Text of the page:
Responding to calls for transparency after the Cambridge Analytica data privacy scandal, Facebook yesterday said those closures came on top of blocking millions of attempts to create fake accounts every day.
Facebook said it removed 2.5 million pieces of content deemed unacceptable hate speech during the first three months of this year, up from 1.6 million during the previous quarter.
Elsewhere, Facebook removed 21 million pieces of content classified as adult nudity or sexual activity and took down or applied warning labels to almost 3.5 million pieces of violent content during the quarter.
In addition to the removal of these fake accounts, the company acted on 21 million pieces of nudity and sexual activity, 3.5 million posts that displayed violent content, 2.5 million examples of the speech as well aS 1.9 million pieces of terrorist content. If Facebook tamps down on bad content, as some analysts predict, it is unlikely to lose users and advertisements, which account for 98% of its annual revenue.
The social network's global scale - and the extensive efforts it undertakes to keep the platform from descending into chaos - was outlined Tuesday in its first ever transparency report. In April, Facebook published its internal guidelines on how it decides to remove posts that include hate speech, violence, nudity, terrorism and more.
"We have a lot of work still to do to prevent abuse". Facebook released its Community Standards Enforcement Preliminary Report on Tuesday, providing a look at the social network's methods for tracking content that violates its standards, how it responds to those violations, and how much content the company has recently removed.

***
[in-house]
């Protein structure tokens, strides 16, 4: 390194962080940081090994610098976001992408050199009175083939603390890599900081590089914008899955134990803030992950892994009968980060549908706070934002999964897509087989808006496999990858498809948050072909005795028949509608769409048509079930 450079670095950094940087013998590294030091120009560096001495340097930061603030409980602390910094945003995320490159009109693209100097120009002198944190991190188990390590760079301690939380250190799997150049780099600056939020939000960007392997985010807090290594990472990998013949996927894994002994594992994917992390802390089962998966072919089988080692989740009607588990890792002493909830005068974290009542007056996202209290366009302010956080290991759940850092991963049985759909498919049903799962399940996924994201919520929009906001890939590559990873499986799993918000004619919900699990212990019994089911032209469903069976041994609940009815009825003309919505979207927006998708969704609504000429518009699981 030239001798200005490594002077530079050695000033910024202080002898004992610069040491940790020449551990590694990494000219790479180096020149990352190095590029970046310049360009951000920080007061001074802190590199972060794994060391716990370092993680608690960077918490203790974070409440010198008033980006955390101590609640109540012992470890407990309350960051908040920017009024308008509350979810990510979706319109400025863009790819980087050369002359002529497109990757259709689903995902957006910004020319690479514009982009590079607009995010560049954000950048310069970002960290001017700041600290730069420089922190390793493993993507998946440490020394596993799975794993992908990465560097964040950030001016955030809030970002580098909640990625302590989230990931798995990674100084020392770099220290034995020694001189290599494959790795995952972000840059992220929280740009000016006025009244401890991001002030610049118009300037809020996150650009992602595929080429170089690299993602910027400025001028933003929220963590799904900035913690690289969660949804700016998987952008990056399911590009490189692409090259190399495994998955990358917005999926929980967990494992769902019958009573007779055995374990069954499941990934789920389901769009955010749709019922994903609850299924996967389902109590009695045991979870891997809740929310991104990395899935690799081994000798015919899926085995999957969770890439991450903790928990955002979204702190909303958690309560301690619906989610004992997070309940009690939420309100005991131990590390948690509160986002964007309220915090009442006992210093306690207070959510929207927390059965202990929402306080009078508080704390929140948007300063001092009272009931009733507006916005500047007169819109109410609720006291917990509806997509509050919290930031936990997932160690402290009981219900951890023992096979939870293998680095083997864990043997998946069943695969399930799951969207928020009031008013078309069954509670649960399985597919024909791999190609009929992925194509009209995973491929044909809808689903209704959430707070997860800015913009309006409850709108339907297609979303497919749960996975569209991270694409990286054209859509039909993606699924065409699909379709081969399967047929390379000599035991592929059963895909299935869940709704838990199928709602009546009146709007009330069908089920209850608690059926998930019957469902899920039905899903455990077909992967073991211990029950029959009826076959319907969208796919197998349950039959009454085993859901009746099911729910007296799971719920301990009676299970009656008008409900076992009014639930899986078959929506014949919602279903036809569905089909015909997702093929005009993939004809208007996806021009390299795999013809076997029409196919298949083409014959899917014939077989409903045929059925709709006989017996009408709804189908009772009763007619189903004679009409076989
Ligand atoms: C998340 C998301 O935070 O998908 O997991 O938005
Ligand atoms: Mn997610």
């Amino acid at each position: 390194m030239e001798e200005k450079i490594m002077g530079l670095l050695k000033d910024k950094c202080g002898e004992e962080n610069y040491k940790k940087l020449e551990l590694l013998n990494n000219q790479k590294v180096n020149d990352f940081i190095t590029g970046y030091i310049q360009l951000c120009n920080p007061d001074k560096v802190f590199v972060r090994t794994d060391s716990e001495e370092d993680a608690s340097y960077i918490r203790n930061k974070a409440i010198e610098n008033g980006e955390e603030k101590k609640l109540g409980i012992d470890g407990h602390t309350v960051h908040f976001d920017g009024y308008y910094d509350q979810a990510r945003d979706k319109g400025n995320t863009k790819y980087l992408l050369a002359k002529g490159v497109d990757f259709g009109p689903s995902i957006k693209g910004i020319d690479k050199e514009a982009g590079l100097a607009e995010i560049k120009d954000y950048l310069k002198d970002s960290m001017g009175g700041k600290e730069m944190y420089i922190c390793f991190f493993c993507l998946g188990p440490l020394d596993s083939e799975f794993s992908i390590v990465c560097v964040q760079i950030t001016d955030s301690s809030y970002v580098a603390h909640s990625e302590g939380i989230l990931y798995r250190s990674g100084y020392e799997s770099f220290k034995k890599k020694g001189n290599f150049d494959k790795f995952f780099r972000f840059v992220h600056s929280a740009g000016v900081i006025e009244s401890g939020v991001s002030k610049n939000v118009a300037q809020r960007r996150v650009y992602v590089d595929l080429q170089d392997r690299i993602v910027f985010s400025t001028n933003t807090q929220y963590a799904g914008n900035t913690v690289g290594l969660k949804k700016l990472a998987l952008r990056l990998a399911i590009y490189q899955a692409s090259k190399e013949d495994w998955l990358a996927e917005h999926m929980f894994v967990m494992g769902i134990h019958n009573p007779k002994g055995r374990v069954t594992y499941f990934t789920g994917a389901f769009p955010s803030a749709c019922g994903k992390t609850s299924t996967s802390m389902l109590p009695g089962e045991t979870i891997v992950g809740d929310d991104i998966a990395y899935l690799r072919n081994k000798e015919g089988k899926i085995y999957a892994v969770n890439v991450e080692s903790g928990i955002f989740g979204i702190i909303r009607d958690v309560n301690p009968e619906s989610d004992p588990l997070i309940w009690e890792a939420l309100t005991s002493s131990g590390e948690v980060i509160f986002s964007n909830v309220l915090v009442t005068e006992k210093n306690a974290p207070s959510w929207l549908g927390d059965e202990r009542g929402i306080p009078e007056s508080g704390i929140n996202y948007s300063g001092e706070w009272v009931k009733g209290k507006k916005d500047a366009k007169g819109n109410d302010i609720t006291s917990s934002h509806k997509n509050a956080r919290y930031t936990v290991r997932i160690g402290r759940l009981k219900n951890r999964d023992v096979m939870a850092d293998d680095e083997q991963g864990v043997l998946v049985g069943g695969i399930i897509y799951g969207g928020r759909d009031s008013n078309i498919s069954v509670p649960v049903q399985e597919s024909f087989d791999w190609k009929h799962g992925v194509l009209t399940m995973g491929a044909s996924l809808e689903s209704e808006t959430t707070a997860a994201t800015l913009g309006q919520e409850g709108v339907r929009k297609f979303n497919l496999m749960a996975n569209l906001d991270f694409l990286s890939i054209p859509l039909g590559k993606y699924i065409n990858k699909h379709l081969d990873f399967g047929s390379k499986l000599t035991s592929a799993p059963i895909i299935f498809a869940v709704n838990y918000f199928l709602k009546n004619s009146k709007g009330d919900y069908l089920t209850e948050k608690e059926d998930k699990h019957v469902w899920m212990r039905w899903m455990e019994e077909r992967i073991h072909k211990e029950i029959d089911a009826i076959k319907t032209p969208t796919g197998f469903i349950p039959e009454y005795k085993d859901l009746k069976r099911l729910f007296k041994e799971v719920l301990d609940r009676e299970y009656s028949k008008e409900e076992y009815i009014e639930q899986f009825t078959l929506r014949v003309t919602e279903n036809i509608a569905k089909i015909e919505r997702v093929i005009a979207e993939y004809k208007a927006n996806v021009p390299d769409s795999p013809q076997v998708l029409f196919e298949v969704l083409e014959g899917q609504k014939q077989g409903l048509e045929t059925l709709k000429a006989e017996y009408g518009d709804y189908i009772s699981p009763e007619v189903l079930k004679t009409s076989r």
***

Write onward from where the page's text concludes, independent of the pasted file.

It admitted, however, that 3% to 4% of its accounts are fake. But the report also indicates Facebook is having trouble detecting hate speech, and only becomes aware of a majority of it when users report the problem.
Hate speech is checked by review teams rather than technology.
Facebook does not fully know why people are posting more graphic violence but believes continued fighting in Syria may have been one reason, said Alex Schultz, Facebook's vice president of data analytics.
The report also covers fake accounts, which has gotten more attention in recent months after it was revealed that Russian agents used fake accounts to buy ads to try to influence the 2016 elections.
Facebook, the world's largest social media firm, has never previously released detailed data about the kinds of posts it takes down for violating its rules.